Megan Thee Stallion Details Depression Struggles After 2020 Shooting Incident

When opening about the aftermath of the incident involving Tory Lanez, the Houston native admits, 'There would be times that I'd literally be backstage or in my hotel, crying my eyes out.'

AceShowbiz - Megan Thee Stallion fell into "a depression" after being shot. The "WAP" hitmaker suffered gunshot wounds in July 2020 and she admitted that the incident completely changed her life.

"The truth is that I started falling into a depression," the 28-year-old told ELLE magazine. "I didn't feel like making music. I was in such a low place that I didn't even know what I wanted to rap about. I wondered if people even cared anymore."

"There would be times that I'd literally be backstage or in my hotel, crying my eyes out," the Houston native continued. "And then I'd have to pull Megan Pete together and be Megan Thee Stallion."

Megan subsequently cited Tory Lanez as the shooter and following an assault trial in December, he was convicted on three felony charges stemming from the shooting. Despite this, the award-winning rap star found the trial to be an emotionally-draining experience.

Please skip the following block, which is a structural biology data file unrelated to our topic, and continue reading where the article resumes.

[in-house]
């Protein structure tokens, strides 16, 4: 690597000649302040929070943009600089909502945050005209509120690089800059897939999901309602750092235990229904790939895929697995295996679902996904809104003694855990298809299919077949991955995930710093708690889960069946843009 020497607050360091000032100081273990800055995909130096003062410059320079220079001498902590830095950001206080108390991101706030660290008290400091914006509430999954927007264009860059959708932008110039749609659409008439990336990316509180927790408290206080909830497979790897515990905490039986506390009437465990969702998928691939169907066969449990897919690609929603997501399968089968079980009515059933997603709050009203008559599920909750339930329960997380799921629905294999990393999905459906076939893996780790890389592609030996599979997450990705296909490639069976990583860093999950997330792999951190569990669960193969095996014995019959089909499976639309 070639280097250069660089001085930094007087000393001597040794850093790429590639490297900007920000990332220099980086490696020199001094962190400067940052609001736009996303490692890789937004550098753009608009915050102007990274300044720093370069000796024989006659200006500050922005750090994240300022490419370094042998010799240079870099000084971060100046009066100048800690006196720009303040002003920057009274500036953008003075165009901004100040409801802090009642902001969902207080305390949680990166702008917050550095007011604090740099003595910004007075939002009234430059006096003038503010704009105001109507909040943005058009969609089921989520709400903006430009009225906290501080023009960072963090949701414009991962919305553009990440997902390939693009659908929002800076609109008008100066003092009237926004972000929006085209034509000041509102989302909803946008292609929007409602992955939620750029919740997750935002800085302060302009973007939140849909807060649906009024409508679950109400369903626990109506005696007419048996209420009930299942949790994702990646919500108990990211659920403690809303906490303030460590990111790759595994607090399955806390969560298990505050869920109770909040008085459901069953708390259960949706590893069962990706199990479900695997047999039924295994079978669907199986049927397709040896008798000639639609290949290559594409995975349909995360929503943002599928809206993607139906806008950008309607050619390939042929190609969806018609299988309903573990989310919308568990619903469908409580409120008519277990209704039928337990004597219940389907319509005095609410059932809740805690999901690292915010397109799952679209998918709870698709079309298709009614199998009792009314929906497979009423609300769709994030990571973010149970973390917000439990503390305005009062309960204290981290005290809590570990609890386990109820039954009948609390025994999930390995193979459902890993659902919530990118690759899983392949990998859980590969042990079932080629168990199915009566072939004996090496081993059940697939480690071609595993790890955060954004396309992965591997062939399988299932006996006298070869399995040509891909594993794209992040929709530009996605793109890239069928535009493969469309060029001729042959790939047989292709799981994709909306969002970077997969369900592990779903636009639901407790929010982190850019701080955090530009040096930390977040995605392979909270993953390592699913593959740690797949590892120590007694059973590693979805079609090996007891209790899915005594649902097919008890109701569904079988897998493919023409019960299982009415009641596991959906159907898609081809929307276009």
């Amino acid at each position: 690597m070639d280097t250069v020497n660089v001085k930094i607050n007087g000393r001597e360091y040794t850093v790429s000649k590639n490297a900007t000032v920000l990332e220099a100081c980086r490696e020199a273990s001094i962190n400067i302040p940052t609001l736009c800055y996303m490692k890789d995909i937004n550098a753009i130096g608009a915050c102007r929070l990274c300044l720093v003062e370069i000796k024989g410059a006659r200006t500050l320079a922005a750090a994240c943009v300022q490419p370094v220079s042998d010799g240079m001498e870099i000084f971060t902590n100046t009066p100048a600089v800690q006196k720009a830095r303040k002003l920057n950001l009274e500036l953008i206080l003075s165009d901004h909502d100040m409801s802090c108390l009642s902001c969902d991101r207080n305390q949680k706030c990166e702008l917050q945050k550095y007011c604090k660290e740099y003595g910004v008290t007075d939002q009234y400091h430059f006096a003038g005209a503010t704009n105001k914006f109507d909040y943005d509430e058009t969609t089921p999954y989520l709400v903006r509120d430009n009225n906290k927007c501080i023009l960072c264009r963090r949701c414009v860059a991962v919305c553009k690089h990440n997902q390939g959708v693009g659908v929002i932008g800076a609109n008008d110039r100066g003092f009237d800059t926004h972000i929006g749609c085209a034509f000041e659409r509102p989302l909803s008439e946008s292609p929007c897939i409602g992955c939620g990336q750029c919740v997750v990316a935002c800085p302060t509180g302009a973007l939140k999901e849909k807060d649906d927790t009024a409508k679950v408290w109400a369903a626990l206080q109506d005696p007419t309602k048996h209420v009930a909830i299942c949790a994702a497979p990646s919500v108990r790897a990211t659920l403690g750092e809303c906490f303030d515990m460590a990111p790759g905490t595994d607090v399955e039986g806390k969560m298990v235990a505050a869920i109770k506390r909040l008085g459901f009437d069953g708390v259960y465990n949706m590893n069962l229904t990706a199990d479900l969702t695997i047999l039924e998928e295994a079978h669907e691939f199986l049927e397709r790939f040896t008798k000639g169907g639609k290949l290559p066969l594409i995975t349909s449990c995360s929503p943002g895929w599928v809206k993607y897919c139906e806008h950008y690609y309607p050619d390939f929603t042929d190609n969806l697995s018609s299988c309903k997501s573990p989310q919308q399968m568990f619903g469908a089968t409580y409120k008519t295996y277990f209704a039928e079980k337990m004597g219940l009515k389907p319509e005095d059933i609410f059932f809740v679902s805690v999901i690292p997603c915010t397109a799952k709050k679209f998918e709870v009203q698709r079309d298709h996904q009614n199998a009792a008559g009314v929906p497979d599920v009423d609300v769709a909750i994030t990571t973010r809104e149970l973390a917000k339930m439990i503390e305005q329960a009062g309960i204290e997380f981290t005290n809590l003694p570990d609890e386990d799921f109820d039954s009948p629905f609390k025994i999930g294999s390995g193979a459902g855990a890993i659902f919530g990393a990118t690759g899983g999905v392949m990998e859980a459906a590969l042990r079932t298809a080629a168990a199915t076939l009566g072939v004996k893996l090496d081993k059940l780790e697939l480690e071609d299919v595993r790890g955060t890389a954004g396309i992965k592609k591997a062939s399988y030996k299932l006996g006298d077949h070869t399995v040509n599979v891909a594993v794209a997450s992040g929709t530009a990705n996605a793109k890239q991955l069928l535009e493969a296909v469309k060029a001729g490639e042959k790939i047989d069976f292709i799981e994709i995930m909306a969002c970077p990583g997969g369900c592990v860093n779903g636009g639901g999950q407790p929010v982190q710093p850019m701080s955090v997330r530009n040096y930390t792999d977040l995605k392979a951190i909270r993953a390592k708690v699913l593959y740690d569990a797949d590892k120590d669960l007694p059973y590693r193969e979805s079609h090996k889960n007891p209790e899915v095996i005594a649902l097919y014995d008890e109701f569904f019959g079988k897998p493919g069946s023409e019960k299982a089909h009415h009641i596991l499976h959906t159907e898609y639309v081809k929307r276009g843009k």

"It never crossed my mind that people wouldn't believe me. Still, I knew the truth and the indisputable facts would prevail," she declared. "I had worked way too hard to reach this point in my career to let taunts deter me."

Megan went on to note, "When the guilty verdict came on December 23, 2022, it was more than just vindication for me, it was a victory for every woman who has ever been shamed, dismissed, and blamed for a violent crime committed against them." She then stated, "But my heart hurts for all the women around the world who are suffering in silence, especially if you’re a black woman who doesn't appear as ifshe needs help."

Megan thinks people wrongly assumed that she didn't need "support or protection". She shared, "So many times, people looked at me and thought, 'You look strong. You’re outspoken. You’re tall. You don't look like somebody who needs to be saved.' They assumed that, per preconceived stigmas, 'I didn’t fit the profile of a victim,' and that I didn’t need support or protection."

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